WACO, Texas — It was portrayed in the national press as a gang war, a bloodbath, a melee, and a shootout when two hundred bikers violently brawled at the Twin Peaks restaurant on the edge of a shopping center in Waco in May of 2015.
Nine were killed, 20 injured. One hundred seventy-seven were arrested in what some called “fill in the blank” warrants by McLennan County District Attorney Abel Reyna. The mass arrests led to one hundred fifty-five indictments.
Now all charges are dismissed.
Despite the headlines that flashed across phone screens nationwide nearly four years ago, few reporters ever came to Waco to follow up. Electronic media followed it sporadically, checking in with those charged awaiting their cases to come up.
One journalist stayed on the case every day. And without the soft spoken, jovial, but dogged Tommy Witherspoon, the world wouldn’t know how the bloodbath-melee-shootout dissolved into mist.
“I’ve never seen anything like it,” says Witherspoon, who’s worked at the Tribune-Herald for decades.
Lest you think there’s nothing much in Waco to see, remember that it was near Waco that 76 Branch Dividians died in 1993, and that it was just up the road in West where fifteen people died in a fertilizer plant explosion in 2013.
Witherspoon’s amazement comes from the devolution of what might have seemed like slam-dunk cases into legal swamp gas.
It began when the county’s first case against Jake Carrizal, president of the Dalls Bandidos bikers’ club, ended in a mistrial. On days when the courtroom was empty of other spectators, Witherspoon sat in his customary front row seat with his laptop, tweeting out play-by-play accounts to a nationwide audience of four thousand. Among other things, they learned that of the nine people killed at Twin Peaks, four had been shot by police.
Under criticism from defense attorneys for what were called "dragnet" indictments, which swept up many bikers at the scene regardless of their role, DA Reyna gradually dropped charges against most of the defendants.
“At a time when law enforcement was feeding the narrative of criminal gangs descending on Waco for a shootout at high noon….Tommy’s reporting reflected the possibility that there was another side to the story,” says defense attorney Don Tittle, who still represents 122 defendants who are suing the county over civil rights violations. “He (Witherspoon) always raised questions in his stories that seemed to counter the ongoing narrative.”
As time passed, Reyna’s office was unable to even bring dozens of the biker cases to court. The accused sat in legal limbo, many with motorcycles impounded. By the spring of last year, with a DA election looming, just two dozen cases remained. Challenger Barry Johnson built his campaign against Reyna on Reyna’s inaction on the Twin Peaks cases.
The Central Texas Marketplace is home to a Cabela’s, a Kohl’s and a handful of family dining establishments, including the former Twin Peaks. It’s as solid a representation of middle-class American commerce as can be found. Interstate 35 pulses a few hundred yards away. That nine people were killed here at brunch time on a Sunday is difficult to process.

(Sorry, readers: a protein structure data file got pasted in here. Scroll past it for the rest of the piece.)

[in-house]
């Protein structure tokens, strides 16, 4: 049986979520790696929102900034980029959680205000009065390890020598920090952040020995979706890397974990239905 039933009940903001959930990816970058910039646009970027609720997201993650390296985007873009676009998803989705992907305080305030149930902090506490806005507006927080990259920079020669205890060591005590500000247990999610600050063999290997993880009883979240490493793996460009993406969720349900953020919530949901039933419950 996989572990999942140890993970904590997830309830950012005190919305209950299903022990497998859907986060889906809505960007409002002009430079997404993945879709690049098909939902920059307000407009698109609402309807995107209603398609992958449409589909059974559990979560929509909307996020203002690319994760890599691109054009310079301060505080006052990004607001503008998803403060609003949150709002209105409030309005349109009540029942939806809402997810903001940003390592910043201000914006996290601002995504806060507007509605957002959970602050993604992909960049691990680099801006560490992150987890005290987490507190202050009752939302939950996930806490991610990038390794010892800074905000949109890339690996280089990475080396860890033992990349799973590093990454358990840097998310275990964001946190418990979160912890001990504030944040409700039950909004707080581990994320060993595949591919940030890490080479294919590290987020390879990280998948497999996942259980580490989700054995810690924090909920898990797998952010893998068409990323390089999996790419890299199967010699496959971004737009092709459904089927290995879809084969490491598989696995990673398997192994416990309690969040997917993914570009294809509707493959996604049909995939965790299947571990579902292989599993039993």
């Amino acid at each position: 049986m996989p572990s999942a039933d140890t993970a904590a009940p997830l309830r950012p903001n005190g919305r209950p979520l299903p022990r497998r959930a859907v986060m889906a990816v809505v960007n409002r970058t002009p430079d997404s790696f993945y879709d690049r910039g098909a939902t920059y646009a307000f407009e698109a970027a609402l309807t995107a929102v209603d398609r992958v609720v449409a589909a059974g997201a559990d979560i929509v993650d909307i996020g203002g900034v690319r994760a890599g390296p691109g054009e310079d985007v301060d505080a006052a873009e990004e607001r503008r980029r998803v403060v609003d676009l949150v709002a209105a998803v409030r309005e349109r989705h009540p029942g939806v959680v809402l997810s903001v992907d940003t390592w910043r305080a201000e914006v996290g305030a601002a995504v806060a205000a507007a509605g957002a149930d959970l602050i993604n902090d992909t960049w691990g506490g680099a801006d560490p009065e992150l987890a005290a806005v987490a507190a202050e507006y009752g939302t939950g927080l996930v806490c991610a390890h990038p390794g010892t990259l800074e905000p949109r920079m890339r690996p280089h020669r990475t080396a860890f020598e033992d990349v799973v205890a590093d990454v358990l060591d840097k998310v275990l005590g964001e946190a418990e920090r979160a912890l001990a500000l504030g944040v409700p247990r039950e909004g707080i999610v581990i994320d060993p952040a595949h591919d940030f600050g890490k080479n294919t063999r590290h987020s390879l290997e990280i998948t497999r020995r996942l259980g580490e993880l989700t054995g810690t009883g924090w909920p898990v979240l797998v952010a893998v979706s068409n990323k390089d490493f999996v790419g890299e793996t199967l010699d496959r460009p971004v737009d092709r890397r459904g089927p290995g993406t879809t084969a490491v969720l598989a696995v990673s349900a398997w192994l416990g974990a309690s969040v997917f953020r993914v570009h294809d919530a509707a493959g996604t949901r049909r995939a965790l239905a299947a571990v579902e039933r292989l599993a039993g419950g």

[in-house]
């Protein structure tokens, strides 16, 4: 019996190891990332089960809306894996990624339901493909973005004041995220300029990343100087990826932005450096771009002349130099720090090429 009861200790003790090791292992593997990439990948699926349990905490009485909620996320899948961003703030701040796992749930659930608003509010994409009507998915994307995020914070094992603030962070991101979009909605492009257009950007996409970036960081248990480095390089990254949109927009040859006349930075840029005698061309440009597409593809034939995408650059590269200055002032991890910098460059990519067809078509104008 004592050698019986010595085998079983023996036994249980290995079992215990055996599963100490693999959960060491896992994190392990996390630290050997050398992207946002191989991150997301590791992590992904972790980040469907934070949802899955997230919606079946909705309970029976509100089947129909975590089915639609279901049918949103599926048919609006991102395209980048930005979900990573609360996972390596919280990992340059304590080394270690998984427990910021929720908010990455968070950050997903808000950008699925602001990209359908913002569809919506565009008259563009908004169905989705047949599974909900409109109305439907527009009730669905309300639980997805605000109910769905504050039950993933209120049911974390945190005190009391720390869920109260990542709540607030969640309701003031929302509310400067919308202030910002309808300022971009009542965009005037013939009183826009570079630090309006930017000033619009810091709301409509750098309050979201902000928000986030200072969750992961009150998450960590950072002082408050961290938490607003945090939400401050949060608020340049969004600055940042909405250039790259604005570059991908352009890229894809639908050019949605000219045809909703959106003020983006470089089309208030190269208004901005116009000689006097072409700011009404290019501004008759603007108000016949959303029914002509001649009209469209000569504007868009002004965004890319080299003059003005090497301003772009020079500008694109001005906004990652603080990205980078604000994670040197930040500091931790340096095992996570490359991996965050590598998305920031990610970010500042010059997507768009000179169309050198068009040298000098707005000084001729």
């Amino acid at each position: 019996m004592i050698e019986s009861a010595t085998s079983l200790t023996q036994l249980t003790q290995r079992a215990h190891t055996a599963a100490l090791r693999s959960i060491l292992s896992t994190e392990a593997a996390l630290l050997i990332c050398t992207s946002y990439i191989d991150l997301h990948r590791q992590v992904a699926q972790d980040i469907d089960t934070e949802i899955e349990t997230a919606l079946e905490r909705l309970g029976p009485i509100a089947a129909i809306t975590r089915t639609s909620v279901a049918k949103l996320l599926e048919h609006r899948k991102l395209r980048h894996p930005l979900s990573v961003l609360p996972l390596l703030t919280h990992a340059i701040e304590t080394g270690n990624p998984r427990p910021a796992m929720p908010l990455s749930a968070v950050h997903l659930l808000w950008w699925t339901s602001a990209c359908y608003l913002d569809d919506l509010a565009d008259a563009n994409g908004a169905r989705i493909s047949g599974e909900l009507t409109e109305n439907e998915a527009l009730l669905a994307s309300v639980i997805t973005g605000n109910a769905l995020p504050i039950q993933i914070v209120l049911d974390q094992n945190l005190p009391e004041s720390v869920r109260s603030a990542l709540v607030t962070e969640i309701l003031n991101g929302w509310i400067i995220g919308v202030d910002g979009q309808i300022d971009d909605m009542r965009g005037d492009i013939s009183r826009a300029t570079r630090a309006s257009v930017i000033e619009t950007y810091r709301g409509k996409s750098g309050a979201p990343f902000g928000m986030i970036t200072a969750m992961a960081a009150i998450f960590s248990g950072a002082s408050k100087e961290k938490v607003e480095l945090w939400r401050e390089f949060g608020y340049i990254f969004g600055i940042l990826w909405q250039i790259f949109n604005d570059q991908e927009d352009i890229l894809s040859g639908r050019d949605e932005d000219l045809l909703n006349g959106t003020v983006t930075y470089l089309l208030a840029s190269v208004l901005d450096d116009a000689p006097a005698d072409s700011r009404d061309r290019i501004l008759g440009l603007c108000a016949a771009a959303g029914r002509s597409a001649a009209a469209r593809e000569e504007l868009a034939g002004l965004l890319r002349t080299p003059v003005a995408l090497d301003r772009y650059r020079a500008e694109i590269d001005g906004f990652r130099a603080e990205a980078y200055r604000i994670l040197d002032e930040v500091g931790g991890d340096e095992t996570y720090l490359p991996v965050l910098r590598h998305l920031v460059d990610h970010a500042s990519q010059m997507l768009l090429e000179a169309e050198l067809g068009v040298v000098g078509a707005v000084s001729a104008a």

Equally inexplicable is that only now, almost fours years after the fact, all the cases have evaporated.
In declaring the cases would be dismissed, current DA Barry Johnson said that numerous convictions and prison sentences would have resulted had the previous DA Reyna taken action in a timely manner after the shootings. “Over the next three years, the prior District Attorney failed to take that action, for reasons that I do not know to this day,” Johnson said.
“I absolutely disagree with the overall result as well as several statements and accusations within Mr. Johnson’s press release,” Abel Reyna said in a written statement. “However, it is solely his decision on how to proceed with any case in the District Attorney’s Office.” Reyna did not reply to a written question about Tommy Witherspoon’s coverage of the case.
Although the criminal aspect of Twin Peaks is over, more than a hundred of those arrested have civil cases against the county for violating their rights to a fair and speedy trial, among other things. WFAA-
TV and others reported how the unresolved cases affected their lives. Some lost their jobs because of the toxic link to biker violence. Their cases could not go forward until the criminal proceedings were finished.
“I’m still wondering where everybody else is,” chuckles Witherspoon in the Tribune-Herald newsroom. He’s talking about the rest of the media. His exclusive story about the Twin Peaks dismissal was run by the Associated Press nationwide, without mention of his name as is customary. The New York Times, Dallas Morning News, and The Atlantic, ran stories quoting the WTH.
The Tribune-Herald’s mostly empty newsroom is an ocean of carpet with an island of cubicles huddled in the middle. On this day they’re occupied by only four reporters besides Witherspoon. “We’re two bodies down, but we got the money to add one next week.” The Texas Associated Press Managing Editors named the Tribune-Herald the newspaper of the year in 2018, and there seems to be a feeling of family among the survivors.
In one corner of his cubicle is a gaggle of photographs of young men and women, ‘Tommy’s lost boys and girls,’ he calls them. They’re former Tribune-Herald reporters who’ve moved on to other jobs or left journalism altogether. Of those who remain, two besides Witherspoon are veterans with decades of experience between them. They toil on because of a love for their craft and a sense of journalistic responsibility.
“We just keep plugging away,” says the author of TSpoonfeed. He hopes he’s written the last chapter on Twin Peaks. But he suspects he has not.